Birds are overwhelmingly visual animals, and image quality really matters to them. Hunting kestrels are able to detect the UV reflecting scent marks and urine-trails of voles (their main prey). They can literally see where the voles have been. Hovering and holding the head still is critical to that ability – by holding the head still the bird can keep the visual background steady, so any relative movement against the background gives away the prey’s position. https://player.vimeo.com/video/564528082?app_id=122963
This video taken by our very own Kate Reynolds illustrates how Kestrels use head stability to hunt their pray.
How birds keep the head steady is made pretty clear in onboard footage from the back of a Gyr falcon. The bird keeps its head, and its visual field, fixed relative to the background as it turns, before rapidly shifting to a new visual position. These rapid movements are called saccades, and we do the same, but by moving our eyes rather than our heads (birds eyes are so big relative to their skulls that they can’t really move them, so they have to move the head instead).
The system that keeps birds heads steady involves both visual stabilisation, and the 6th sense we share with birds – proprioception, position and acceleration sensing, based in the semi-circular canals of the ear. Fluid in the semi-circular canals flows around the canals whenever the head rotates (due to the fluid’s inertia), and that flow is translated into a rotation and acceleration signal. The semi-circular canals evolved early in the origins of vertebrates, and recent research has shown that the semi circular canals went through dramatic evolutionary changes as birds evolved from terrestrial bipedal theropod dinosaurs (like velociraptor), and as those fast-running upright bipedal dinosaurs evolved from their more sedate sprawling crocodile-like ancestors.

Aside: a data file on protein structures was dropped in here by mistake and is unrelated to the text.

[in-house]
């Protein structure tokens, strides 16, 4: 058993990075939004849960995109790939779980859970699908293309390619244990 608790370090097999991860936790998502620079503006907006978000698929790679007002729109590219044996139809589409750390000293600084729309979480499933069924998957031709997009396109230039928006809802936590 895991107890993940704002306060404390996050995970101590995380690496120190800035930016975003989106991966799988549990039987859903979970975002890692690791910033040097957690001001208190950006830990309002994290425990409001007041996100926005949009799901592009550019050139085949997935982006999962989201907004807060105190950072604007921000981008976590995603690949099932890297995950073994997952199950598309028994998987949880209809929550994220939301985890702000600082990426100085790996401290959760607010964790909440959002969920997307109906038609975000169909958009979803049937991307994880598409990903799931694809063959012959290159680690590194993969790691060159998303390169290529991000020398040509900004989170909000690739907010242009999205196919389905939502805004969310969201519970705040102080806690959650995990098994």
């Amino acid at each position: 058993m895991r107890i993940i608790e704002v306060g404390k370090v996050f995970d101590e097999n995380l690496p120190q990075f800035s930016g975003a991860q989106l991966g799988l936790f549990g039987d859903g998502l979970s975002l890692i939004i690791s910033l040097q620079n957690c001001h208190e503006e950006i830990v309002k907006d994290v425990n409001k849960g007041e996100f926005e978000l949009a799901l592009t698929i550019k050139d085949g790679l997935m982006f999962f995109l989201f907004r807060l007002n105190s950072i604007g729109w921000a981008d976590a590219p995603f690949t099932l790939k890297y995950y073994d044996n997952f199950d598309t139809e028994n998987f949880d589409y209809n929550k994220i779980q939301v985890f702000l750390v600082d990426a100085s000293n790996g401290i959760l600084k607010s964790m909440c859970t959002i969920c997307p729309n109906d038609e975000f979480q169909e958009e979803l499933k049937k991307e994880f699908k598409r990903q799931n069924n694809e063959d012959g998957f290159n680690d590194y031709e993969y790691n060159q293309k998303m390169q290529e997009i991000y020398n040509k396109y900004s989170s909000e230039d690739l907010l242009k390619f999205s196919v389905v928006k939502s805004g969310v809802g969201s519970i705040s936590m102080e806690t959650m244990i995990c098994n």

Even in modern terrestrial bipedal dinosaurs like chickens, the head-stabilisation technique is spectacularly successful, as comparisons with camera stabilisers demonstrate.
It seems likely that any agile autonomous visually-guided vehicle will require bird-like sensor-stabilisation systems.
Reference for evolution of semicircular canals
Bronzati et al., Deep evolutionary diversification of semicircular canals in archosaurs, Current Biology (2021), https:// doi.org/10.1016/j.cub.2021.03.086
Reference for saccadic eye movements
Michael Land 2019. Eye movements in man and other animals. Vision Research, Volume 162, 2019, Pages 1-7, ISSN 0042-6989,
Reference for kestrels detecting vole scent marks and urine using UV vision
Viitala, J., Korplmäki, E., Palokangas, P. et al. Attraction of kestrels to vole scent marks visible in ultraviolet light. Nature 373, 425–427 (1995). https://doi.org/10.1038/373425a0